What is Enucleation?
Enucleation is the surgical removal of an eye and its associated structures, e.g. eyelids. The procedure is undertaken in order to prevent pain or spread of disease, such as when an eye is irreversibly damaged, cancerous, or affected by non-responsive glaucoma.
Enucleation in dogs is often a treatment of last resort, when all previous attempts to salvage the eye have failed. The procedure is carried out under full general anesthetic and, although a major procedure, there is every chance of a successful outcome. This is not a specialist procedure and is commonly carried out at general vet practice.
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Enucleation Procedure in Dogs
Enucleation is never undertaken lightly and only after all other treatment options have been explored. For example with glaucoma, referral to place a surgical stent (drain) in the eye may be an option.
Enucleation requires full general anesthetic and may involve an overnight stay after the surgery, for additional pain relief and monitoring. Elderly patients may require intravenous fluids during the surgery to reduce the risk of kidney complications.
The procedure involves:
- Preparing the patient by withholding food overnight prior to the operation
- A pre-op check, possibly including screening blood tests
- A premedication injection and pain relief to prepare the dog for the anesthetic
- The dog may be put on intravenous fluids at this point
- The anesthetic is administered via a catheter in the front leg and maintained via gas delivered through a tube in the airway
- A vet tech monitors the dog's vital signs
- Hair is carefully clipped from around the eye and face
- The skin is made sterile with surgical scrub
- The surgeon scrubs up, and then sutures the eyelids of the affected eye together
- The surgeon removes the eye by careful dissection, and any bleeding vessels clamped and tied off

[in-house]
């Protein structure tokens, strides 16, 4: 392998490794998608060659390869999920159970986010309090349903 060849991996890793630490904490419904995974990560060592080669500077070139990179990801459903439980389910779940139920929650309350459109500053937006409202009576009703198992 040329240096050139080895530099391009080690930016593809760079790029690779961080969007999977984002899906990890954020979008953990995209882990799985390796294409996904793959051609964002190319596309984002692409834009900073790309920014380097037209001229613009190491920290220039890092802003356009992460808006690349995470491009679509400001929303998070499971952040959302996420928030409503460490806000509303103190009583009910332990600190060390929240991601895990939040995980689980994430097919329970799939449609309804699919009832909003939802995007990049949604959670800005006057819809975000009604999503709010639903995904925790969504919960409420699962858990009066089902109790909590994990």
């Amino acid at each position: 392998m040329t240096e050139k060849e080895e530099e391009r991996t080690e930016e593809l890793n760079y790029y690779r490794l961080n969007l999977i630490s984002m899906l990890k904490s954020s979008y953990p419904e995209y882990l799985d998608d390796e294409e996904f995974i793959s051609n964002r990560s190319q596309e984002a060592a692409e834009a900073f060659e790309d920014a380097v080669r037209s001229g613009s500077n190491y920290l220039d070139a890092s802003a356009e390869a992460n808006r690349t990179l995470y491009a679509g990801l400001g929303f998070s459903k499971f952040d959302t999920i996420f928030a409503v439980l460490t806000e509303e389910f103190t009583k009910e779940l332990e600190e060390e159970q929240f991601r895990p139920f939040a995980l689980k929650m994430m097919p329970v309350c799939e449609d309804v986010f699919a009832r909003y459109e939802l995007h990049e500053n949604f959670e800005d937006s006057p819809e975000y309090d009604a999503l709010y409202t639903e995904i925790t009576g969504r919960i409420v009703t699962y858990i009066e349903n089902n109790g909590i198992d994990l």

- Skin is sutured over the empty socket
- The dog wakes from the anesthetic and must wear a cone to protect the surgical site
- The dog is discharged with pain relief and perhaps antibiotics
- The dog requires a post-op check at two to three days
- The sutures are removed 10 - 14 days later
Efficacy of Enucleation in Dogs
Once the initial post-operative discomfort is over, enucleation is extremely effective at preventing ocular pain, without risk of relapse. Many owners who opt for surgery after a delay often notice their dog is happier than it has been some time, now the long term low pain has gone. In many cases, the alternative to enucleation is long-term management of a condition, which can be difficult or even impossible to achieve. This may require visits to specialists for repeated anesthetics to repair damaged corneal tissue or regular visits to have the pressure within the eye measured. Medical management of severe eye conditions is rarely successful, which leaves the possibility that the dog is in constant low-grade pain, so treatment decisions are best made with the dog's long term welfare in mind.
Enucleation Recovery in Dogs
It is essential the dog wears a cone until the sutures are removed.
For the first two to three days postoperatively, the dog may be quiet from the anesthetic and experiencing some discomfort. The pain can be managed with medications, which your vet will supply.
Following a check-up at the two to three-day point, the dog has gentle lead exercise until the sutures are removed at the 10 - 14-day mark.
Complications are rare, but include hemorrhage or wound breakdown. If the bleeding is severe, revisional surgery may be required or the clinician may opt to pack the socket and use pressure to prevent further blood loss. However, the vast majority of patients make a full and uneventful recovery.
Once the sutures are removed no further aftercare is needed and the patient signed off.
Cost of Enucleation in Dogs
The one-off cost of enucleation surgery must be balanced against repeated specialist visits, repeated anesthetics, and ongoing medication costs. At a general practice, the cost of enucleation surgery ranges from around $400 - $950 depending on the supportive care needed.
Prescription eye drops for glaucoma cost around $15 -25 per bottle and may last around 2 - 3 weeks each. When a condition is managed medically the dog may need weekly visits initially and then three-monthly check-ups. The cost of these visits can be $25 - 50 for a regular vet, to $70 - $270 for a specialist veterinary ophthalmologist.